In this context time to market for IMS services may essentially become a matter left to the Suns, IBMs, BEAs, HPs, Microsofts or Oracles of the world. Martin makes a good point about the potential difficulty for next generation developers to deal with operators: this is right on the cultural issue and the need for operators to evolve.

The fact that IMS specifications include a lot of control mechanisms in the network does not mean that eventual IMS networks will end up inspecting every packet running through it (actually IMS itself does not include packet inspection) or generate charging information for every single service usage attempt. I think it is nice to have quite sophisticated control and charging mechanisms in the specifications, but it will be up to the future and specific operator's requirements to define if and how they will be used in practice.

The usage of IMS for fixed mobile convergence assumes that you still need a control network (IMS) in the fixed mobile converged world. Once this is achieved, you can deploy or access services independent from the access technology. IMS defines a SIP control layer on top of IP. Such a layer originates from the Internet (IETF) so it can be said that even in the Internet this layer is perceived as having some potential interest. It is true that the future of IMS is linked to how "interesting" the SIP control layer (or service protocol) really is.

Likening IMS to IN is a big mistake. IN permits to plug application servers on top of a voice-centric network through a dedicated telco protocol which essentially permits to control calls. On the other hand, the IMS service architecture can be seen in a nutshell as a way to enrich IETF-based SIP routing with (user or service) profile-based mechanisms. Once you understand that SIP is not the typical ISUP or INAP/CAP, and that it can support much more that session control, alone or with sister Internet protocols, you can start to think otherwise about IMS.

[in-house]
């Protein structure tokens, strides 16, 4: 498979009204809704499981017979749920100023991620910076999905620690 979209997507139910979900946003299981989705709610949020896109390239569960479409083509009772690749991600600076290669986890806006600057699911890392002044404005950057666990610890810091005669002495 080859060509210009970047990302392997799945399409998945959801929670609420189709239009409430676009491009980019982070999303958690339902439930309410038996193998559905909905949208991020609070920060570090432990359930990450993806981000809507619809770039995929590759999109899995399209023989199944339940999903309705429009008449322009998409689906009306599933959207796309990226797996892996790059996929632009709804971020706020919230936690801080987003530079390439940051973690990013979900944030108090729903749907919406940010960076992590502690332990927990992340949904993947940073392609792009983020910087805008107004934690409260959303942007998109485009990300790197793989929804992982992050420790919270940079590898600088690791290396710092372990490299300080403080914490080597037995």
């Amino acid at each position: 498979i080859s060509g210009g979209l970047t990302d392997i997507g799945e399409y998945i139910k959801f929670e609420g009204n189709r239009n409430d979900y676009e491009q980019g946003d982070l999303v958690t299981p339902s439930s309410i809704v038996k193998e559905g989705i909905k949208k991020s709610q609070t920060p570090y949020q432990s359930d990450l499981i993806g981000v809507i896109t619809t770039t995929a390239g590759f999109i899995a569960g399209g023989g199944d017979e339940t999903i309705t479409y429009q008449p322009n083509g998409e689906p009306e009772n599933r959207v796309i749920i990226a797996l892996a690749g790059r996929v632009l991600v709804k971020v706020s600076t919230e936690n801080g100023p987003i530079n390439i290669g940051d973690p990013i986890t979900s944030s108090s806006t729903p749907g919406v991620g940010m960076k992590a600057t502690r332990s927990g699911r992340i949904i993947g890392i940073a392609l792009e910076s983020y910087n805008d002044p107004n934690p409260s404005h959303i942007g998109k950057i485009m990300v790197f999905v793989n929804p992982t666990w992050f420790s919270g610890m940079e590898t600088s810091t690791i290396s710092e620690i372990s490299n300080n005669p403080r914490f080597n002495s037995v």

To conclude, I will say that for me the future of IMS is tightly linked to the future of SIP as a service protocol in the Internet and the IT world, to the ability of the telco industry to change its culture, and to its ability to use the full power of IMS specifications and select which parts are more relevants than other (see my article in the February issue of IMS Insider - [for subscriptions and back copies go to www.ims-insider.com or email editor@ims-insider.com ]."

Thank you, Christophe, for a tremendous piece. More on this debate to follow (subscribe to our Spring bumper edition of IMS Insider for more in-depth analysis).

The Editor, IMS Insider

Tuesday, April 25, 2006

IMS 'Reality Check'

We're at the IMS World Forum in Barcelona this week (www.imsvision.com). We'll be doing a presentation that covers some of our 'Telco 2.0' research.

I asked a colleague, Martin Geddes, who is cynical about how IMS is being hyped at present, to give a quick analysis of how IMS matches up to the promises being made for it. I'm sure this will stimulate some strong debate!

Promise # 1. New Revenue Opportunities: From silo to a horizontal business model

IMS is partly counter-productive, because tying functionality and value to the network platform via SIP proxies (as opposed to the business platform via web services) preserves the network silo. It's still that case of "supermarkets for Toyota owners", where all the users of one mode of connectivity have a choice of a single service intermediary. The idea of “service roaming” is akin to allowing Ford drivers in – but only if their vehicle is carried in on the back of a tow truck at great expense. It fails to respect the fundamental separation of connectivity from service, which is what drives industry change more than any other phenomenon. At best it’s from a vertical silo to an oblique one.

To the extent IMS opens up the platform it does help to burst the silo. In particular, the existing voice/SMS/MMS/voicemail platforms may not have been built using internet/IETF/W3C standards, so are hard to make interoperable with Internet services.

Promise # 2. New services: Multimedia rich services that make operator's offerings "stickier"